Better Prepare Than React: Reordering Public Health Priorities 100 Years After the Spanish flu Epidemic

Michael Greenberger, JD

Disclosures

Am J Public Health. 2018;108(11):1465-1468. 

In This Article

Abstract and Introduction

Abstract

This commentary argues that 100 years after the deadly Spanish flu, the public health emergency community's responses to much more limited pandemics and outbreaks demonstrate a critical shortage of personnel and resources. Rather than relying on nonpharmaceutical interventions, such as quarantine, the United States must reorder its health priorities to ensure adequate preparation for a large-scale pandemic.

Introduction

The lethal consequences of the onset of a modern full-blown pandemic cannot be ignored. Overreliance on the reactive and blunt use of nonpharmaceutical interventions (NPIs), such as quarantine, indicate the need for a serious and commonsense reordering of our public health priorities. If we continue on our current path and fail to make changes to meet the almost certain likelihood of future critical public health needs, we may, by virtue of policy negligence, be right back where we were in 1918.

The Spanish influenza of 1918–1919, a pandemic flu estimated to have infected more than 500 million people worldwide, likely caused between 50 and 100 million deaths globally.[1] In the United States alone, the Spanish flu devastated families, businesses, and communities, leaving approximately 670 000 Americans dead in its wake. Cities such as Philadelphia, Pennsylvania, came to a grinding halt, with Spanish flu killing nearly 12 000 of its residents, almost all of them within a six-week period.[1]

Because of its time and place in history, the common and untutored wisdom is that medical science and public health have so advanced in the intervening years that the scope of a pandemic such as the Spanish flu cannot be repeated. In truth, 100 years after the deadly Spanish flu, the public health emergency community's responses to much more limited pandemics and outbreaks demonstrate a critical shortage of personnel and resources as the United States continues its recent trend of cutting back on infectious diseases funding and research.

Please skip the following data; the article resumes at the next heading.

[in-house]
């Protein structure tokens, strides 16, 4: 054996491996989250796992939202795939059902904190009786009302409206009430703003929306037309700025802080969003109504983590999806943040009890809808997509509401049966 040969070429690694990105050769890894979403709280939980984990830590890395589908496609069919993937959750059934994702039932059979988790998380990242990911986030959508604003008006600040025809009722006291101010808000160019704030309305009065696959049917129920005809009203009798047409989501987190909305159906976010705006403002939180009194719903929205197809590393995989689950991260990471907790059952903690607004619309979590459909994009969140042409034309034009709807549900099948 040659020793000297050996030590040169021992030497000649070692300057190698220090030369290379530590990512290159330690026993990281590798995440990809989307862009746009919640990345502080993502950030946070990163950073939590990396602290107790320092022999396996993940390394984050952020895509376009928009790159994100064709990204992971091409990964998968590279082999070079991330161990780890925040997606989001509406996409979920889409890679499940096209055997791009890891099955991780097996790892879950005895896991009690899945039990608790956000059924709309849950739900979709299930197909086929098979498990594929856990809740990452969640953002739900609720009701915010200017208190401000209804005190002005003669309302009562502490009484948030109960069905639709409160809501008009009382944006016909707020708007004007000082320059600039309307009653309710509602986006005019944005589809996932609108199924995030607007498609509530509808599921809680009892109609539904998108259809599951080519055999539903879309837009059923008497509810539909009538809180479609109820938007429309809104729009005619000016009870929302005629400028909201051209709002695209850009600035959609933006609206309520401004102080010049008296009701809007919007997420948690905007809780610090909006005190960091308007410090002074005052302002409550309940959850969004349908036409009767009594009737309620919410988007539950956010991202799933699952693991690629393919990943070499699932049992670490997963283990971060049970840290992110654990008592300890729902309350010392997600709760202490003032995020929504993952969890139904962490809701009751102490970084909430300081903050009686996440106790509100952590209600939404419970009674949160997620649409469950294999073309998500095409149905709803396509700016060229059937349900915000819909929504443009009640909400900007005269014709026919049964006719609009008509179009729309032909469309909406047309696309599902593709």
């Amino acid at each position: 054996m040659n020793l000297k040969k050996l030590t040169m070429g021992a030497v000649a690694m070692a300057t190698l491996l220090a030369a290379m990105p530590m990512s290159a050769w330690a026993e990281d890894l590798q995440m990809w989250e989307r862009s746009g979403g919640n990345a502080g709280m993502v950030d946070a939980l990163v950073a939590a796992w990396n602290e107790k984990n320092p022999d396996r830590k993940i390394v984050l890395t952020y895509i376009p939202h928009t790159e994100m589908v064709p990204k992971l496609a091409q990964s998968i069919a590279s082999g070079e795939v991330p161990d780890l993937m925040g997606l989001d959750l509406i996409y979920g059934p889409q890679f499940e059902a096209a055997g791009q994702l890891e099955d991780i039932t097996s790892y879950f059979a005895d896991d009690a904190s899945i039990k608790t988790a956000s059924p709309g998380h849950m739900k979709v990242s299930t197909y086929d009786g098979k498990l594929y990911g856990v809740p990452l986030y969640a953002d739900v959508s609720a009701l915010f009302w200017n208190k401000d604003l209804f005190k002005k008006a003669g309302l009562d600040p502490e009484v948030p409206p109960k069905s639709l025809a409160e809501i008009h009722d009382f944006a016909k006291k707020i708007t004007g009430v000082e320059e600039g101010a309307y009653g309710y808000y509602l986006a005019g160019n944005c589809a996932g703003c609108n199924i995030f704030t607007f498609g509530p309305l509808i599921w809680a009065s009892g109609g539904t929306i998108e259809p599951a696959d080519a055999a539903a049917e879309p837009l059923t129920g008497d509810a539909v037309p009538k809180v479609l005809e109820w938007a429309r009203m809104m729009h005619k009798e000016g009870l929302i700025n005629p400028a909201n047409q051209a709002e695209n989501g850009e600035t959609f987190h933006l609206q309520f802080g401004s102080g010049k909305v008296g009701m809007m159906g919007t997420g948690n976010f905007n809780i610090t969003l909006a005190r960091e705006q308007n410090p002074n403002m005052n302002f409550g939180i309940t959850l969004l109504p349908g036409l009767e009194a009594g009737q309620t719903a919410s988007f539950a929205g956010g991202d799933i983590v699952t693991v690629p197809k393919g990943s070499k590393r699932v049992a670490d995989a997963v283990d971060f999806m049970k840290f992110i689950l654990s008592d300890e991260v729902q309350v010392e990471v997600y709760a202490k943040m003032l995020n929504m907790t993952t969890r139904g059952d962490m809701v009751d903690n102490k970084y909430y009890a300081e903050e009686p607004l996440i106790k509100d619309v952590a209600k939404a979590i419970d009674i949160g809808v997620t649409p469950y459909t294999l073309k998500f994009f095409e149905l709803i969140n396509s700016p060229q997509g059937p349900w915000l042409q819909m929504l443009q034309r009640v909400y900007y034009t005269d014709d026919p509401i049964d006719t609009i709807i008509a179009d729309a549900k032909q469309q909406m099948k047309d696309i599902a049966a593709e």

Thus, despite technological and pharmaceutical advances, our public health defenses and countermeasures have not strengthened but withered. Relatively recent onsets of Ebola, Zika, Middle East respiratory syndrome, and a host of other emerging infectious diseases—as well as the 2017–2018 flu season—have made it clear that we are not adequately prepared for a large-scale pandemic. In fact, experts have reported that

"[e]ven with modern antiviral and antibacterial drugs, vaccines, and prevention knowledge, the return of a pandemic virus equivalent … to the virus of 1918 would likely kill [more than] 100 million people worldwide. [2]"

Comments

3090D553-9492-4563-8681-AD288FA52ACE

processing....